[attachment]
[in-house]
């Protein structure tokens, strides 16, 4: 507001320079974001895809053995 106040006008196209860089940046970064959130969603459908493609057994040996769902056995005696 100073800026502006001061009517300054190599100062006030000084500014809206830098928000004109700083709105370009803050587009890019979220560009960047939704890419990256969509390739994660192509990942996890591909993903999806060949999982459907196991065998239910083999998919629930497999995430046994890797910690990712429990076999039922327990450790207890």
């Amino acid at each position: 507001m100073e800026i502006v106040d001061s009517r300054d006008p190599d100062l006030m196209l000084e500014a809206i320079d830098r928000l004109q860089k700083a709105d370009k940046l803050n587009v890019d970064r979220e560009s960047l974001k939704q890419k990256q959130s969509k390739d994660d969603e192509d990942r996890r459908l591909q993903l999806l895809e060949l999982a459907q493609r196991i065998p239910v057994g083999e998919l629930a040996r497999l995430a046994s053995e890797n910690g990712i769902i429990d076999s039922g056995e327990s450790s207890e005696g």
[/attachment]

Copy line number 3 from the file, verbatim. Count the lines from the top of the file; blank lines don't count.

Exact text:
């Amino acid at each position: 507001m100073e800026i502006v106040d001061s009517r300054d006008p190599d100062l006030m196209l000084e500014a809206i320079d830098r928000l004109q860089k700083a709105d370009k940046l803050n587009v890019d970064r979220e560009s960047l974001k939704q890419k990256q959130s969509k390739d994660d969603e192509d990942r996890r459908l591909q993903l999806l895809e060949l999982a459907q493609r196991i065998p239910v057994g083999e998919l629930a040996r497999l995430a046994s053995e890797n910690g990712i769902i429990d076999s039922g056995e327990s450790s207890e005696g």